Medical debt-- large, necessary expenses that can wheedle their way into collections without the consumer even realizing they ever existed-- is the bane of many a credit score. Because of this, and because of the peculiar way medical debts are incurred (compared to, say, a voluntary Target Card), FICO is deemphasizing the effect these have on credit scores.
This is good! Medical debt is often the result of unlucky circumstance, and beyond its value in a basic income-to-debt ratio measurement, is very rarely a reflection of a consumer's general creditworthiness.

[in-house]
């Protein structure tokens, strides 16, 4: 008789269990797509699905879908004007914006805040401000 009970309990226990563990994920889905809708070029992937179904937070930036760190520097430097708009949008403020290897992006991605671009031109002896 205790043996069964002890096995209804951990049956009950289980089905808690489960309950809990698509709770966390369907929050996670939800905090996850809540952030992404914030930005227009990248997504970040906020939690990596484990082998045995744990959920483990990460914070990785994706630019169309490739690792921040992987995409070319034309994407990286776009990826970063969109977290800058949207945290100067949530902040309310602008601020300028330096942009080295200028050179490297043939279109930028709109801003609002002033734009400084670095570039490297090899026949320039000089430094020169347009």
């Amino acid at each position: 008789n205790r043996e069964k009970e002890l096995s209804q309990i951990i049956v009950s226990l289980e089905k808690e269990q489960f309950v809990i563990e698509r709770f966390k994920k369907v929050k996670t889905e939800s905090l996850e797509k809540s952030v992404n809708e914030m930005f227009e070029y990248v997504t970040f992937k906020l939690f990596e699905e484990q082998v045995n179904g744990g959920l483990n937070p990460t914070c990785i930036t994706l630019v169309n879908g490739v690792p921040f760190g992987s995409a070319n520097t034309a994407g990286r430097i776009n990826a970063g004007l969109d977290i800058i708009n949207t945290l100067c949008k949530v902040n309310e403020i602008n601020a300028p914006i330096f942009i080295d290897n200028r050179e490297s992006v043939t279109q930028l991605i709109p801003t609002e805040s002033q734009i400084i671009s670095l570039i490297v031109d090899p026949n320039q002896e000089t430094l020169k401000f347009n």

After all, it's not as if people take willy-nilly trips to the emergency room, rack up a couple grand in outpatient fees, and then skip and whistle happily into the distance while reflecting wistfully on how they wish they had better spending habits. Sometimes you get hit by a car. Sometime your discs herniate. Often the very medical problem you're supposed to pay to treat can limit your ability to work either temporarily or permanently, resulting in a billable Catch-22. It's not rocket science, and FICO understands this, which is why it's making the logical decision to change to lower the impact of medical debt in its credit scoring model.
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